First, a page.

In this post I give a quick overview of recent goings on in the world of Beyond this Brief Anomaly, and then take a far more detailed look at the basis for the input values relating to PV EROI in the Insight Maker net energy return model: Prieto & Hall’s field study of utility-scale photovoltaic electricity generation for Spain over the period 2009-2011. Having spent quite a bit of time examining this source previously and in the run up to writing this post, I anticipated that the post would simply be a fairly dry technical document. For most folks, this is indeed an apt description. But for that small community aware of the controversies surrounding Prieto & Hall’s book, there’s a surprise in store. If you’re such a reader (and especially if you followed Ugo Bardi’s blog posts related to this a little while back here and here), then there’s a dramatic twist ahead. Yesterday in writing this post, closer scrutiny of Prieto & Hall’s study alongside the meta-study of PV EROI by Bhandari et al. (that I first learned about from those posts at Cassandra’s Legacy–thank you Ugo) brought to light something quite unexpected. But no spoilers — you’ll need to read on for the details.
And if anyone thinks I’m off the mark with this ‘discovery’, please weigh in to let me and other readers know. I’m really scratching my head over why this hasn’t come to light previously–it seems rather obvious in hindsight. Continue reading
The last post looked at what I’ve called the engineering view of systemic efficiency, specifically the concept of available energy, or exergy. I refer to this as systemic because it considers energy conversion processes in relation to their specific operating contexts, in order to understand the useful work that a system can provide. While energy conversion processes serve an infinite array of human purposes, in the proximate or most immediate sense, we carry out energy conversions in order to do work—to effect transformations in our material worlds—and to provide heating (and while technically it’s not necessary to further differentiate it here, to provide illumination also). The systemic view provided by exergy analysis deals directly with the question of how much utility we can derive from an energy conversion process, and so it allows us to think about energy resources and infrastructure in a more concrete way than when we conduct analysis in terms of the nominal heating value of primary sources or fuels, in isolation from the particular situations in which they are used. Differences in energy use situations—different conversion technologies, implemented in different ways, operating in different physical environments—lead to differences in the utility that can be derived from an energy source. In establishing the efficiency of an energy conversion process—the useful energy output from the process divided by the nominal energy input—a focus on conversion systems and their parts (including the particular energy sources involved) only gets us so far. For a comprehensive view of efficiency we need to consider energy conversion processes in terms of all three levels of the basic systems hierarchy of system, sub-systems and supra-system. Exergy analysis provides the means for achieving this.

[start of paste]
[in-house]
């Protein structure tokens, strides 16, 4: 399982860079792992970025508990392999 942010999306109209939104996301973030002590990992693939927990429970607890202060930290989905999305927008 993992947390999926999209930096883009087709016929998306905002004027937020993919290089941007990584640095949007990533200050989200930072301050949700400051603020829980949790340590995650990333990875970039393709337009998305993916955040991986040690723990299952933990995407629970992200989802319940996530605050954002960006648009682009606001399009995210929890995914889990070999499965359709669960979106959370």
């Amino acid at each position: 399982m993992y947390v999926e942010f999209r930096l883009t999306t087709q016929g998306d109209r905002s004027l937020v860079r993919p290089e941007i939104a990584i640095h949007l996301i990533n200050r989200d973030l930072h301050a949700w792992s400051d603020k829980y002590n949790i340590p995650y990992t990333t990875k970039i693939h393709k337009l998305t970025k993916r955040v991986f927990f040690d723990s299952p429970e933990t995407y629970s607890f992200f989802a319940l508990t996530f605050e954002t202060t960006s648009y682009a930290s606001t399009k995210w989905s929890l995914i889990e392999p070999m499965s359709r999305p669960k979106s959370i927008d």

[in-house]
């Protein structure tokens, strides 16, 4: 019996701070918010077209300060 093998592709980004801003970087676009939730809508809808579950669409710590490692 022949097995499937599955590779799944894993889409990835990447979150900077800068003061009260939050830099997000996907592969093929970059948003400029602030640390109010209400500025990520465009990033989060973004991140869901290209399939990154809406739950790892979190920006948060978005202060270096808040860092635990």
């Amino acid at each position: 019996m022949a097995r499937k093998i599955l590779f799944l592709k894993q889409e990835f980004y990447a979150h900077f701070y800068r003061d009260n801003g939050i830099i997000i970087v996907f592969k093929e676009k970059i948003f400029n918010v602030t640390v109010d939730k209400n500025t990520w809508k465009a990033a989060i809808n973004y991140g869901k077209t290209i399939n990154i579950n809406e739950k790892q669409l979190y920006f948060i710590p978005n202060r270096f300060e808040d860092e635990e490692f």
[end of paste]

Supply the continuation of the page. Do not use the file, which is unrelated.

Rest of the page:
My reason for identifying this approach to thinking about efficiency as the engineering view relates in part to the scale at which exergy analysis’s systemic approach is most fruitfully applied—namely the plant or equipment scale. In other words, this is most immediately useful at the micro-economic or enterprise level, where we deal with technology components that make up economic units. In macro-economic terms, exergy analysis does have particular value for understanding performance of an economy’s energy sector, and also provides especially valuable insights in relation to transport and manufacturing activities. Coming to terms, though, with industrial societies—or, as we’ll see, any forms of social organisation for that matter—in physical- or energy-economic terms requires that we look beyond the enterprise and even sectorial levels. That is, we need a basis for thinking holistically about societies and their economic forms that relates energy supply and use at the overall macro-scale. It’s for this purpose that the concept of energy return on investment (EROI) (or energy return on energy investment—EROEI), has started, only relatively recently, to be better appreciated as so important. EROI tells us about the energy available for economic activity other than the supply of energy itself, and it is in this sense that I referred to it in the introductory post on efficiency as, roughly speaking, the economic equivalent of thermodynamic availability. Continue reading